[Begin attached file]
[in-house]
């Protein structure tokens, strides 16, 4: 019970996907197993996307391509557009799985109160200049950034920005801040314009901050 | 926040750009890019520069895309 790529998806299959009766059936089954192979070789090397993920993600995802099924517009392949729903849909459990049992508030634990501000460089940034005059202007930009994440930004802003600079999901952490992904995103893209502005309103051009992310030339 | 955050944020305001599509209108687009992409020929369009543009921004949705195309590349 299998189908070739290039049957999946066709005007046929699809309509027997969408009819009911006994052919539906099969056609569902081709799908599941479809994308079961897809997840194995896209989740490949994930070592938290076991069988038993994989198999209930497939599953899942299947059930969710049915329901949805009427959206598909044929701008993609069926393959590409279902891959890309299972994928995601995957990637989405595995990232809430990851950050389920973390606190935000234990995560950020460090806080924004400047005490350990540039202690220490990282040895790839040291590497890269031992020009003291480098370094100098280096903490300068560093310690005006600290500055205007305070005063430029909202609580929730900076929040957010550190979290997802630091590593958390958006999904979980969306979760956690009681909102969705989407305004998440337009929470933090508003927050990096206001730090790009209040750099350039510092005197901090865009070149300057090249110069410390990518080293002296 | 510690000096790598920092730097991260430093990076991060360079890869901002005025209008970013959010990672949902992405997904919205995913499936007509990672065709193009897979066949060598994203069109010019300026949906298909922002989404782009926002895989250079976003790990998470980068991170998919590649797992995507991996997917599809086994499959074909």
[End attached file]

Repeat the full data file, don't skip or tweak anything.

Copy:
[in-house]
């Protein structure tokens, strides 16, 4: 019970996907197993996307391509557009799985109160200049950034920005801040314009901050 | 926040750009890019520069895309 790529998806299959009766059936089954192979070789090397993920993600995802099924517009392949729903849909459990049992508030634990501000460089940034005059202007930009994440930004802003600079999901952490992904995103893209502005309103051009992310030339 | 955050944020305001599509209108687009992409020929369009543009921004949705195309590349 299998189908070739290039049957999946066709005007046929699809309509027997969408009819009911006994052919539906099969056609569902081709799908599941479809994308079961897809997840194995896209989740490949994930070592938290076991069988038993994989198999209930497939599953899942299947059930969710049915329901949805009427959206598909044929701008993609069926393959590409279902891959890309299972994928995601995957990637989405595995990232809430990851950050389920973390606190935000234990995560950020460090806080924004400047005490350990540039202690220490990282040895790839040291590497890269031992020009003291480098370094100098280096903490300068560093310690005006600290500055205007305070005063430029909202609580929730900076929040957010550190979290997802630091590593958390958006999904979980969306979760956690009681909102969705989407305004998440337009929470933090508003927050990096206001730090790009209040750099350039510092005197901090865009070149300057090249110069410390990518080293002296 | 510690000096790598920092730097991260430093990076991060360079890869901002005025209008970013959010990672949902992405997904919205995913499936007509990672065709193009897979066949060598994203069109010019300026949906298909922002989404782009926002895989250079976003790990998470980068991170998919590649797992995507991996997917599809086994499959074909």